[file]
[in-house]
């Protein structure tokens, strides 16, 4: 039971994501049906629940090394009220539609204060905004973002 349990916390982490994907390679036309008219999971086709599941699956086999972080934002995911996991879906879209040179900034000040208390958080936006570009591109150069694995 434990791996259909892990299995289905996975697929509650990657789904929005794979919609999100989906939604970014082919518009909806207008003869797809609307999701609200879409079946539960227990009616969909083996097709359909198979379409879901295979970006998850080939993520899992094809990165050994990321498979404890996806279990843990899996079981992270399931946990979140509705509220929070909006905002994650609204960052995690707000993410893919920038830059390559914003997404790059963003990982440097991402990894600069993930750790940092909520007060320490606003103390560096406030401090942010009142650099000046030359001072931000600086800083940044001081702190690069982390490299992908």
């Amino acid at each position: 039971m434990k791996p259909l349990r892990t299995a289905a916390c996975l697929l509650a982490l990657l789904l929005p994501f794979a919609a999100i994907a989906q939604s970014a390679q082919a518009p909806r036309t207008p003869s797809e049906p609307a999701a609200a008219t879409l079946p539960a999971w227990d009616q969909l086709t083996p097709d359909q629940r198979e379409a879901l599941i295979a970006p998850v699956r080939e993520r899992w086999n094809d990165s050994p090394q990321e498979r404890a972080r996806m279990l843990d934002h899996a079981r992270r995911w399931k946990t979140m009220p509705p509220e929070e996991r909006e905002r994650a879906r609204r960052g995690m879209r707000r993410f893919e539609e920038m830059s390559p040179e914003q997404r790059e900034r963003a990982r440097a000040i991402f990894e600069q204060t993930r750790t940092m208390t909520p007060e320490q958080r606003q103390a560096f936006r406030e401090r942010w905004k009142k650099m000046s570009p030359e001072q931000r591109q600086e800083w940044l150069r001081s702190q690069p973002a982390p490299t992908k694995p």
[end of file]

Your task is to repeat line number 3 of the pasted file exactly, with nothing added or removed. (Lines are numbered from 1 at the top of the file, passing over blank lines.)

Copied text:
């Amino acid at each position: 039971m434990k791996p259909l349990r892990t299995a289905a916390c996975l697929l509650a982490l990657l789904l929005p994501f794979a919609a999100i994907a989906q939604s970014a390679q082919a518009p909806r036309t207008p003869s797809e049906p609307a999701a609200a008219t879409l079946p539960a999971w227990d009616q969909l086709t083996p097709d359909q629940r198979e379409a879901l599941i295979a970006p998850v699956r080939e993520r899992w086999n094809d990165s050994p090394q990321e498979r404890a972080r996806m279990l843990d934002h899996a079981r992270r995911w399931k946990t979140m009220p509705p509220e929070e996991r909006e905002r994650a879906r609204r960052g995690m879209r707000r993410f893919e539609e920038m830059s390559p040179e914003q997404r790059e900034r963003a990982r440097a000040i991402f990894e600069q204060t993930r750790t940092m208390t909520p007060e320490q958080r606003q103390a560096f936006r406030e401090r942010w905004k009142k650099m000046s570009p030359e001072q931000r591109q600086e800083w940044l150069r001081s702190q690069p973002a982390p490299t992908k694995p």